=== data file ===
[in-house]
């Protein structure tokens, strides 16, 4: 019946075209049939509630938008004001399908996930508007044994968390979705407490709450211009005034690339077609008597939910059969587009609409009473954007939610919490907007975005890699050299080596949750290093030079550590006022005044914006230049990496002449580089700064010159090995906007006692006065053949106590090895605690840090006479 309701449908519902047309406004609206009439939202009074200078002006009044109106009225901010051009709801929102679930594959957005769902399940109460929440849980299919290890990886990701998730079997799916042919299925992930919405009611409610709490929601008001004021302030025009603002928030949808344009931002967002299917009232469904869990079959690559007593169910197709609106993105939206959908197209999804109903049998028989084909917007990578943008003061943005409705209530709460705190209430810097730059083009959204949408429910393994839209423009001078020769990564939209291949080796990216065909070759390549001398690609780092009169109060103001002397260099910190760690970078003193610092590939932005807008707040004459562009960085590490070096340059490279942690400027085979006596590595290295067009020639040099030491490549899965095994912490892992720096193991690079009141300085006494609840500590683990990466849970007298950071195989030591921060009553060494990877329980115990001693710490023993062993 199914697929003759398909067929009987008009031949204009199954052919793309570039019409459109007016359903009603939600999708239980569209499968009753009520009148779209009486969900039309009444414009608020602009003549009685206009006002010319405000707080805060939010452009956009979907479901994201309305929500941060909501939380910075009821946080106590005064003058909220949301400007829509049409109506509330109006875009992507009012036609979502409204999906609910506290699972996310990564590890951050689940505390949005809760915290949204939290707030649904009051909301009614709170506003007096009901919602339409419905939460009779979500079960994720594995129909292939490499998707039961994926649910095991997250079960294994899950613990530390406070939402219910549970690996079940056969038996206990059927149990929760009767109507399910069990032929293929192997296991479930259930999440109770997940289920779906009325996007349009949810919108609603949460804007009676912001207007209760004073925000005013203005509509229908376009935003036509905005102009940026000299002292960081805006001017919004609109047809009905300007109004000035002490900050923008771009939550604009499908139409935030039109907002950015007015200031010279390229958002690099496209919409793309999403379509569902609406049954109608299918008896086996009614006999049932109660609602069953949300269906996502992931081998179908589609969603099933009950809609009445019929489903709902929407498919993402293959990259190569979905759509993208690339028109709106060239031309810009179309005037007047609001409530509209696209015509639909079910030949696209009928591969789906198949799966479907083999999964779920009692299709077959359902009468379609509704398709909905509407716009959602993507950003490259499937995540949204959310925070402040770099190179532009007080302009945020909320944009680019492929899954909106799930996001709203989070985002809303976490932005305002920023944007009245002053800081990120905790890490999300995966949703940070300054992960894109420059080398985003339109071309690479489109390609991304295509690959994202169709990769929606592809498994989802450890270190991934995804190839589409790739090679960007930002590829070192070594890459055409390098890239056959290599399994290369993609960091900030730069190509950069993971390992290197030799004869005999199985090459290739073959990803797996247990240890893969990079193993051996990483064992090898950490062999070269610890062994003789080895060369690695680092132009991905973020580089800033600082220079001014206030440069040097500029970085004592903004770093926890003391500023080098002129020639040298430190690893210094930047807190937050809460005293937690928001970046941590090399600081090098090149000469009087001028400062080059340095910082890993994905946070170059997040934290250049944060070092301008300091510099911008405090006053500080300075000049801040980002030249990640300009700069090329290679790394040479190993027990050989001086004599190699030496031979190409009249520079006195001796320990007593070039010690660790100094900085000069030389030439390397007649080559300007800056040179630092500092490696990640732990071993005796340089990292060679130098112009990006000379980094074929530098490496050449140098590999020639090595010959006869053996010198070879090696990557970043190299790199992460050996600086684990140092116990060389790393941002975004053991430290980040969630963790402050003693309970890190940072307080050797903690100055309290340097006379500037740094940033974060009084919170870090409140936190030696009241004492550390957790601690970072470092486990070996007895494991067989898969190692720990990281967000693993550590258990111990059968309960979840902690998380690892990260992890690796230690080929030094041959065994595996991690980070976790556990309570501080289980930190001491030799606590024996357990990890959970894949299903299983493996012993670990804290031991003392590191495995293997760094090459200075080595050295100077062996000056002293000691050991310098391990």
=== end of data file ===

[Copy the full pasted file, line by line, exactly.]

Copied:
[in-house]
């Protein structure tokens, strides 16, 4: 019946075209049939509630938008004001399908996930508007044994968390979705407490709450211009005034690339077609008597939910059969587009609409009473954007939610919490907007975005890699050299080596949750290093030079550590006022005044914006230049990496002449580089700064010159090995906007006692006065053949106590090895605690840090006479 309701449908519902047309406004609206009439939202009074200078002006009044109106009225901010051009709801929102679930594959957005769902399940109460929440849980299919290890990886990701998730079997799916042919299925992930919405009611409610709490929601008001004021302030025009603002928030949808344009931002967002299917009232469904869990079959690559007593169910197709609106993105939206959908197209999804109903049998028989084909917007990578943008003061943005409705209530709460705190209430810097730059083009959204949408429910393994839209423009001078020769990564939209291949080796990216065909070759390549001398690609780092009169109060103001002397260099910190760690970078003193610092590939932005807008707040004459562009960085590490070096340059490279942690400027085979006596590595290295067009020639040099030491490549899965095994912490892992720096193991690079009141300085006494609840500590683990990466849970007298950071195989030591921060009553060494990877329980115990001693710490023993062993 199914697929003759398909067929009987008009031949204009199954052919793309570039019409459109007016359903009603939600999708239980569209499968009753009520009148779209009486969900039309009444414009608020602009003549009685206009006002010319405000707080805060939010452009956009979907479901994201309305929500941060909501939380910075009821946080106590005064003058909220949301400007829509049409109506509330109006875009992507009012036609979502409204999906609910506290699972996310990564590890951050689940505390949005809760915290949204939290707030649904009051909301009614709170506003007096009901919602339409419905939460009779979500079960994720594995129909292939490499998707039961994926649910095991997250079960294994899950613990530390406070939402219910549970690996079940056969038996206990059927149990929760009767109507399910069990032929293929192997296991479930259930999440109770997940289920779906009325996007349009949810919108609603949460804007009676912001207007209760004073925000005013203005509509229908376009935003036509905005102009940026000299002292960081805006001017919004609109047809009905300007109004000035002490900050923008771009939550604009499908139409935030039109907002950015007015200031010279390229958002690099496209919409793309999403379509569902609406049954109608299918008896086996009614006999049932109660609602069953949300269906996502992931081998179908589609969603099933009950809609009445019929489903709902929407498919993402293959990259190569979905759509993208690339028109709106060239031309810009179309005037007047609001409530509209696209015509639909079910030949696209009928591969789906198949799966479907083999999964779920009692299709077959359902009468379609509704398709909905509407716009959602993507950003490259499937995540949204959310925070402040770099190179532009007080302009945020909320944009680019492929899954909106799930996001709203989070985002809303976490932005305002920023944007009245002053800081990120905790890490999300995966949703940070300054992960894109420059080398985003339109071309690479489109390609991304295509690959994202169709990769929606592809498994989802450890270190991934995804190839589409790739090679960007930002590829070192070594890459055409390098890239056959290599399994290369993609960091900030730069190509950069993971390992290197030799004869005999199985090459290739073959990803797996247990240890893969990079193993051996990483064992090898950490062999070269610890062994003789080895060369690695680092132009991905973020580089800033600082220079001014206030440069040097500029970085004592903004770093926890003391500023080098002129020639040298430190690893210094930047807190937050809460005293937690928001970046941590090399600081090098090149000469009087001028400062080059340095910082890993994905946070170059997040934290250049944060070092301008300091510099911008405090006053500080300075000049801040980002030249990640300009700069090329290679790394040479190993027990050989001086004599190699030496031979190409009249520079006195001796320990007593070039010690660790100094900085000069030389030439390397007649080559300007800056040179630092500092490696990640732990071993005796340089990292060679130098112009990006000379980094074929530098490496050449140098590999020639090595010959006869053996010198070879090696990557970043190299790199992460050996600086684990140092116990060389790393941002975004053991430290980040969630963790402050003693309970890190940072307080050797903690100055309290340097006379500037740094940033974060009084919170870090409140936190030696009241004492550390957790601690970072470092486990070996007895494991067989898969190692720990990281967000693993550590258990111990059968309960979840902690998380690892990260992890690796230690080929030094041959065994595996991690980070976790556990309570501080289980930190001491030799606590024996357990990890959970894949299903299983493996012993670990804290031991003392590191495995293997760094090459200075080595050295100077062996000056002293000691050991310098391990």